A chronic marijuana user has cut down his dosage dramatically, but now his supervisor complains that his job performance as a bricklayer was far better before he started treatment.

A recovering alcoholic learned to play the saxophone in the years when she drank the most heavily, but now that she drinks less she finds she no longer can play.

Do these stories sound familiar to you?

As you recover from alcoholism or other drug abuse, you may find that you have trouble remembering skills that you learned while addicted. These difficulties may be results of state dependent learning;, that is, when sober, you may not be able to recall what you learned under the influence of drugs and alcohol.

The Key is Context

You’ve probably had the experience of recognizing people, but not remembering who they are because they are out of their normal context. Just as you may not remember immediately how you know your local florist if you see her at a movie theater, you may find that for some skills you rely on the context of intoxication.

Many people can learn and perform in the drug state and do quite well as long as their routine and drug level don’t change. If there is a change, trouble can result.

For example, while you may be able to drive home from the bar on a specific route, you won’t be able to adjust to a detour. At best, you could be arrested for driving while intoxicated; at worst, you could be involved in the death of someone innocent.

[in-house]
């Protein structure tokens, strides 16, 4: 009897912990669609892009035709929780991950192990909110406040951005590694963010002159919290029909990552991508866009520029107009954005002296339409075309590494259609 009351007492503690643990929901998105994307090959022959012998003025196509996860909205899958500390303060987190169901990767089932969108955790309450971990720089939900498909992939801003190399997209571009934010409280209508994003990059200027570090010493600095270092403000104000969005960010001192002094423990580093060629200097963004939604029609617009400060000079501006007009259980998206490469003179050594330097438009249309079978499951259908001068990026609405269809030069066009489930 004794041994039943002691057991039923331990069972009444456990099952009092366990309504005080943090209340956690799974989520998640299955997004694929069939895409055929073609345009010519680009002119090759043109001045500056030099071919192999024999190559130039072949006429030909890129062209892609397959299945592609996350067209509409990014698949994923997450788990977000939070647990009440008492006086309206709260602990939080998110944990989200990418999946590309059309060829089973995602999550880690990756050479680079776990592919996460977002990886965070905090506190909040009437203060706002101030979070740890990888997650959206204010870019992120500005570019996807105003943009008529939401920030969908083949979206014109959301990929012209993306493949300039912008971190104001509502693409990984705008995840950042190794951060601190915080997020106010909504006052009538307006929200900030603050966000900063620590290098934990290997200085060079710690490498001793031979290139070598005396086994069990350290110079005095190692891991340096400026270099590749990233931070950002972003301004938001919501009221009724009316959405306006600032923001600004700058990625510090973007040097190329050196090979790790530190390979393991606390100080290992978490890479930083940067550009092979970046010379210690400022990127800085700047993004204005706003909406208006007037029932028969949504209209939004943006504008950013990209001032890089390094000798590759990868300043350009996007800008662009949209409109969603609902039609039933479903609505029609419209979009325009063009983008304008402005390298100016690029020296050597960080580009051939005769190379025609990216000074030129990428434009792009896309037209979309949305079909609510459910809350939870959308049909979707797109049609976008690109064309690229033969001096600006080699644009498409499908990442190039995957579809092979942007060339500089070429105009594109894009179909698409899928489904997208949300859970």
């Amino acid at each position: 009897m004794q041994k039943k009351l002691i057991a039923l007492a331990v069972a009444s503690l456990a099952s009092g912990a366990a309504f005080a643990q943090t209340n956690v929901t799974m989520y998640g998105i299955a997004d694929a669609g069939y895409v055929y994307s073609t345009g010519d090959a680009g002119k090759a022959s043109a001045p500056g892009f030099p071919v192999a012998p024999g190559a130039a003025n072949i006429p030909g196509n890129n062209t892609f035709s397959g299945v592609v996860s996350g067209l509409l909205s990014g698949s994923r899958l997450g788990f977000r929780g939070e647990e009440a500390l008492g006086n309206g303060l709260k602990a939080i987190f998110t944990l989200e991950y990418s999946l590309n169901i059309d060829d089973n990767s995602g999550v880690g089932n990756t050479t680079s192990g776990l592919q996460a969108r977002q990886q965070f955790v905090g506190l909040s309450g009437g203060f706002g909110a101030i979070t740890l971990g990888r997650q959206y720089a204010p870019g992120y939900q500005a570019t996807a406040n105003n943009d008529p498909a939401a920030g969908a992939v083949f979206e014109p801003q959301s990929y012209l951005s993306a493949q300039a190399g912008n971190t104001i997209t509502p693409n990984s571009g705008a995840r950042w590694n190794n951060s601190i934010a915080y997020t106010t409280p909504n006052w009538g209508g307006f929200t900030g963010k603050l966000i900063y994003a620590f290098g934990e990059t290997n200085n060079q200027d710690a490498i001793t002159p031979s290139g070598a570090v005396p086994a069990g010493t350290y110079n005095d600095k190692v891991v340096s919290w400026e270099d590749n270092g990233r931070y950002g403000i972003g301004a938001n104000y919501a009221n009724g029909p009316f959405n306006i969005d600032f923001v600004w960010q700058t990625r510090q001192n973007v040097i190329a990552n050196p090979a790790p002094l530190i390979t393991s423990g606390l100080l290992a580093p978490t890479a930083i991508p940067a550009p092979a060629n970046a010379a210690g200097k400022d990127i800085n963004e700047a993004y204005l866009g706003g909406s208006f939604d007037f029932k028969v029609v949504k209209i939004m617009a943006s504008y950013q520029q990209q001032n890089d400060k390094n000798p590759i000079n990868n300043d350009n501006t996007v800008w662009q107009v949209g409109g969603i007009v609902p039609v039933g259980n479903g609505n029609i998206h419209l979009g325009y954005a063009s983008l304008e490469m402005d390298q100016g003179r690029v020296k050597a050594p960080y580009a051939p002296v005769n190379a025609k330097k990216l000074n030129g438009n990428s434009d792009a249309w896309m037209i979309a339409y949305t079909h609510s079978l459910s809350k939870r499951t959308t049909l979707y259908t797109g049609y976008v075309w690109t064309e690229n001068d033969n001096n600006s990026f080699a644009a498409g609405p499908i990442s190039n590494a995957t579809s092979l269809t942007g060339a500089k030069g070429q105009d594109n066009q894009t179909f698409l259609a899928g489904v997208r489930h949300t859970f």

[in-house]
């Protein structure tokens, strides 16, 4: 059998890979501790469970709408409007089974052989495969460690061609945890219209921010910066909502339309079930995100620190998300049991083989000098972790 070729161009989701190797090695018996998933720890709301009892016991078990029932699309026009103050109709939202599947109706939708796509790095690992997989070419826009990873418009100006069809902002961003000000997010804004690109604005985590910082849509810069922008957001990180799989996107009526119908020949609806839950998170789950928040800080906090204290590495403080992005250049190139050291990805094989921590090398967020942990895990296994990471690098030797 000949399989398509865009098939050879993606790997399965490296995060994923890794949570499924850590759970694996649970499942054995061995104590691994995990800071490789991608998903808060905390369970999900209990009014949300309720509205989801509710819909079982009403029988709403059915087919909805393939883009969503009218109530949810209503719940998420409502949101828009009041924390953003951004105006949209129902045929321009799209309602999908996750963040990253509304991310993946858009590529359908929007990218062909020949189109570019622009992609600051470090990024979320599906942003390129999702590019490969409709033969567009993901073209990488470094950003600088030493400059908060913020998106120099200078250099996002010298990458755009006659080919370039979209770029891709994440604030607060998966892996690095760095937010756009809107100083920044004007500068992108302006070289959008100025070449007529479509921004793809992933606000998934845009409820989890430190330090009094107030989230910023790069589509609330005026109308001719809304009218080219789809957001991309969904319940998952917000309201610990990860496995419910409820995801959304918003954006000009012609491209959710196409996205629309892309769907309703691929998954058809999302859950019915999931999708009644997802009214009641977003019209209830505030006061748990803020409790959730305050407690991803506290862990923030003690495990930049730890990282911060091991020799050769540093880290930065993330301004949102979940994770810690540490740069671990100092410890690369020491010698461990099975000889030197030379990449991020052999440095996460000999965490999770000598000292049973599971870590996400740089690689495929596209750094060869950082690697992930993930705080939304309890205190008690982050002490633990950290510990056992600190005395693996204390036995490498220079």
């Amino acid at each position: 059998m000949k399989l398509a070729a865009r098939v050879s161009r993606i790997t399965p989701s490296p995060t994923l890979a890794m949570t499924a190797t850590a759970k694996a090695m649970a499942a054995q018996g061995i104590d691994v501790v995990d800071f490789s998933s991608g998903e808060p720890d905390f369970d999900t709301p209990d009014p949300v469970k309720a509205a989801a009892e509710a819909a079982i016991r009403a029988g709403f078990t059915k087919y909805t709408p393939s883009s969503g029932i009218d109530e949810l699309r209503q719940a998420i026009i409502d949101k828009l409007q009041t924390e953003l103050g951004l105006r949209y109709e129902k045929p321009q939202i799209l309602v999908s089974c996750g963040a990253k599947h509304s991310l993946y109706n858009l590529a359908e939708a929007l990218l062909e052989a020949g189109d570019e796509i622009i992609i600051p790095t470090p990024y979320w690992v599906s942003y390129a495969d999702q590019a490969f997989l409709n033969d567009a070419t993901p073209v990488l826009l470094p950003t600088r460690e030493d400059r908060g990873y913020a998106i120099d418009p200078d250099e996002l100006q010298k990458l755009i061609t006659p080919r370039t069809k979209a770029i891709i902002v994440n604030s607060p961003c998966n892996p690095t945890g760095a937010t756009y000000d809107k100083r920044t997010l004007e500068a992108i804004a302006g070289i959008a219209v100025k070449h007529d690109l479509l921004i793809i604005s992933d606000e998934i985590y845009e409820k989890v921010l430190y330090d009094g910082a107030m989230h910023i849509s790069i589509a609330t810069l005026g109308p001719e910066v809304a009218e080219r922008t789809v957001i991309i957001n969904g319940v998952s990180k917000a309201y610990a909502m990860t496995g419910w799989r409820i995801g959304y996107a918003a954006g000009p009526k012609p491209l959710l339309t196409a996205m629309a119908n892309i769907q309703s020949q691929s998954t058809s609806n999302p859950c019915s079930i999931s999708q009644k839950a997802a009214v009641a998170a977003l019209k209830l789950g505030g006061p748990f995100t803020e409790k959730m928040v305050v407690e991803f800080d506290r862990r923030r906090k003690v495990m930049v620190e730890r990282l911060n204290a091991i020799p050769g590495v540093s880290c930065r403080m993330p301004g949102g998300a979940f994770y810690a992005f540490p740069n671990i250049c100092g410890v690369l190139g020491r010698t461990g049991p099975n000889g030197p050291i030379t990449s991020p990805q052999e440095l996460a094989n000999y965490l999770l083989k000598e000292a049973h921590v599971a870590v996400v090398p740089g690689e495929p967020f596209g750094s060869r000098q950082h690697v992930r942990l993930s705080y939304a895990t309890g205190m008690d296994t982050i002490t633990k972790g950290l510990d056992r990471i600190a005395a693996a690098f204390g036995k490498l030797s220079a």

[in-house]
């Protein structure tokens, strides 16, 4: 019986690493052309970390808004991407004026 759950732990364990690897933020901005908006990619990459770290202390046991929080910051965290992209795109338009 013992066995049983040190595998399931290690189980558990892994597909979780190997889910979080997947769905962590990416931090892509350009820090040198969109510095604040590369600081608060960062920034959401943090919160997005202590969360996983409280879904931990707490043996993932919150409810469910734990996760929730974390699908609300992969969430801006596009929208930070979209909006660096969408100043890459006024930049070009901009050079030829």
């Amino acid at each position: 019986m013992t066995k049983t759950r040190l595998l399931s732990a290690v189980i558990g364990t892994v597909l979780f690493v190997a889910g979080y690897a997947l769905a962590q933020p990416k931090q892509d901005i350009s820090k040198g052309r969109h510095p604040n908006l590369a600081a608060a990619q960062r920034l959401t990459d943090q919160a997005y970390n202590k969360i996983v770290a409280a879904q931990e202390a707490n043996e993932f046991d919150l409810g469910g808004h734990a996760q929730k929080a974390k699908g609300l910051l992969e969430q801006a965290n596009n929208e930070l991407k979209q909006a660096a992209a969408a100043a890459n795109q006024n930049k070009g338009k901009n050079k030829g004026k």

Alcohol and other drugs are powerful stimuli in the process of learning and information recall. New information is stored in brain cells that make and keep it available, but these cells require specific factors — such as the intoxicated state in which the learning occurred to recall the information.

It’s Hard, but Remain Patient

Adjusting to a sober life calls for patience and understanding. If you get frustrated, try to keep the following ideas in mind:

Your difficulty recalling events or behaviors does not mean that you are going crazy. Nor does it mean that you have destroyed all your brain cells. It is, instead, a normal process that is part of recovery.

Returning to drug use is not the answer. You can and will relearn the skills in the same ways,that you learned them in the first place.

Most importantly, be patient with yourself. Recovery takes time, but as you unlearn the habits of addiction, you will relearn the skills and behaviors that you acquired earlier.

 

APA Reference
Martin, B. (2007). Recovering from Addiction and Recovering Your Memory. Psych Central. Retrieved on July 30, 2014, from http://psychcentral.com/lib/recovering-from-addiction-and-recovering-your-memory/0001072
Scientifically Reviewed
    Last reviewed: By John M. Grohol, Psy.D. on 30 Jan 2013
    Published on PsychCentral.com. All rights reserved.

 

 

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